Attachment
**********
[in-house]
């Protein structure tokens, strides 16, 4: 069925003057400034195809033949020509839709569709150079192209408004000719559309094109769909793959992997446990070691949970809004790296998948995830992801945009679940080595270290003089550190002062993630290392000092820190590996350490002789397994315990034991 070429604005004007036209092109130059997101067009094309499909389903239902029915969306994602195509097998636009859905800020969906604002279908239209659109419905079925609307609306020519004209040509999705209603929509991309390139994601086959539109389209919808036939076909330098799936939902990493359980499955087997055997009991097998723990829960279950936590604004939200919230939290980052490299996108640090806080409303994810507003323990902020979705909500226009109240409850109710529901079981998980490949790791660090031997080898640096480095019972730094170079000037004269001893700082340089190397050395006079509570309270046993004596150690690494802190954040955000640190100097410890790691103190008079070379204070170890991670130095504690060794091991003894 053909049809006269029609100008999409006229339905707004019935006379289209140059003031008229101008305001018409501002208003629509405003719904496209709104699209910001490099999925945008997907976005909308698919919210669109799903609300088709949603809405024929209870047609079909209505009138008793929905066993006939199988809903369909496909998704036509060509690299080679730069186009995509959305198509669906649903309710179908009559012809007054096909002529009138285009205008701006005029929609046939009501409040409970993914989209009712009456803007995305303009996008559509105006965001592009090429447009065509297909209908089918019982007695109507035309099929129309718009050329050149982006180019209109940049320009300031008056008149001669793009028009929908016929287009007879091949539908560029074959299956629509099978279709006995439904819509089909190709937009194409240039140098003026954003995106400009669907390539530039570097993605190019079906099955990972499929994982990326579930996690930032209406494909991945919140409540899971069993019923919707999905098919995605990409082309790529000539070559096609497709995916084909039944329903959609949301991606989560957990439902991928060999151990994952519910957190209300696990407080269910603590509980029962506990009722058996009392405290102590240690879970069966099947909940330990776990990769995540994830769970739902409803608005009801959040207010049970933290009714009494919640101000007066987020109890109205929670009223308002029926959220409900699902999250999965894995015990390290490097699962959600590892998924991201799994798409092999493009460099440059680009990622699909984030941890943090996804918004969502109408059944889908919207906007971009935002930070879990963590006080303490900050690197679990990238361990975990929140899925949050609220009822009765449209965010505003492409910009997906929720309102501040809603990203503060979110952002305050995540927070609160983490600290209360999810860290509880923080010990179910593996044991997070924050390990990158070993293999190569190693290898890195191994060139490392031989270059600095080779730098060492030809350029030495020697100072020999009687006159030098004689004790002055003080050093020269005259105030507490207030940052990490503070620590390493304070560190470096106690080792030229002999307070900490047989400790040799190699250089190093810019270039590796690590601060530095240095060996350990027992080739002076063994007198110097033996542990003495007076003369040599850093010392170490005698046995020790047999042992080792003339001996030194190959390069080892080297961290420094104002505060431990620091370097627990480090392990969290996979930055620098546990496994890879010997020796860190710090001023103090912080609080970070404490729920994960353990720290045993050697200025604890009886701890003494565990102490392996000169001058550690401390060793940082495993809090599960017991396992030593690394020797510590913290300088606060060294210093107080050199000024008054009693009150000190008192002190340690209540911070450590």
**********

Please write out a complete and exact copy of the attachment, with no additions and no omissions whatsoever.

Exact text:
[in-house]
């Protein structure tokens, strides 16, 4: 069925003057400034195809033949020509839709569709150079192209408004000719559309094109769909793959992997446990070691949970809004790296998948995830992801945009679940080595270290003089550190002062993630290392000092820190590996350490002789397994315990034991 070429604005004007036209092109130059997101067009094309499909389903239902029915969306994602195509097998636009859905800020969906604002279908239209659109419905079925609307609306020519004209040509999705209603929509991309390139994601086959539109389209919808036939076909330098799936939902990493359980499955087997055997009991097998723990829960279950936590604004939200919230939290980052490299996108640090806080409303994810507003323990902020979705909500226009109240409850109710529901079981998980490949790791660090031997080898640096480095019972730094170079000037004269001893700082340089190397050395006079509570309270046993004596150690690494802190954040955000640190100097410890790691103190008079070379204070170890991670130095504690060794091991003894 053909049809006269029609100008999409006229339905707004019935006379289209140059003031008229101008305001018409501002208003629509405003719904496209709104699209910001490099999925945008997907976005909308698919919210669109799903609300088709949603809405024929209870047609079909209505009138008793929905066993006939199988809903369909496909998704036509060509690299080679730069186009995509959305198509669906649903309710179908009559012809007054096909002529009138285009205008701006005029929609046939009501409040409970993914989209009712009456803007995305303009996008559509105006965001592009090429447009065509297909209908089918019982007695109507035309099929129309718009050329050149982006180019209109940049320009300031008056008149001669793009028009929908016929287009007879091949539908560029074959299956629509099978279709006995439904819509089909190709937009194409240039140098003026954003995106400009669907390539530039570097993605190019079906099955990972499929994982990326579930996690930032209406494909991945919140409540899971069993019923919707999905098919995605990409082309790529000539070559096609497709995916084909039944329903959609949301991606989560957990439902991928060999151990994952519910957190209300696990407080269910603590509980029962506990009722058996009392405290102590240690879970069966099947909940330990776990990769995540994830769970739902409803608005009801959040207010049970933290009714009494919640101000007066987020109890109205929670009223308002029926959220409900699902999250999965894995015990390290490097699962959600590892998924991201799994798409092999493009460099440059680009990622699909984030941890943090996804918004969502109408059944889908919207906007971009935002930070879990963590006080303490900050690197679990990238361990975990929140899925949050609220009822009765449209965010505003492409910009997906929720309102501040809603990203503060979110952002305050995540927070609160983490600290209360999810860290509880923080010990179910593996044991997070924050390990990158070993293999190569190693290898890195191994060139490392031989270059600095080779730098060492030809350029030495020697100072020999009687006159030098004689004790002055003080050093020269005259105030507490207030940052990490503070620590390493304070560190470096106690080792030229002999307070900490047989400790040799190699250089190093810019270039590796690590601060530095240095060996350990027992080739002076063994007198110097033996542990003495007076003369040599850093010392170490005698046995020790047999042992080792003339001996030194190959390069080892080297961290420094104002505060431990620091370097627990480090392990969290996979930055620098546990496994890879010997020796860190710090001023103090912080609080970070404490729920994960353990720290045993050697200025604890009886701890003494565990102490392996000169001058550690401390060793940082495993809090599960017991396992030593690394020797510590913290300088606060060294210093107080050199000024008054009693009150000190008192002190340690209540911070450590």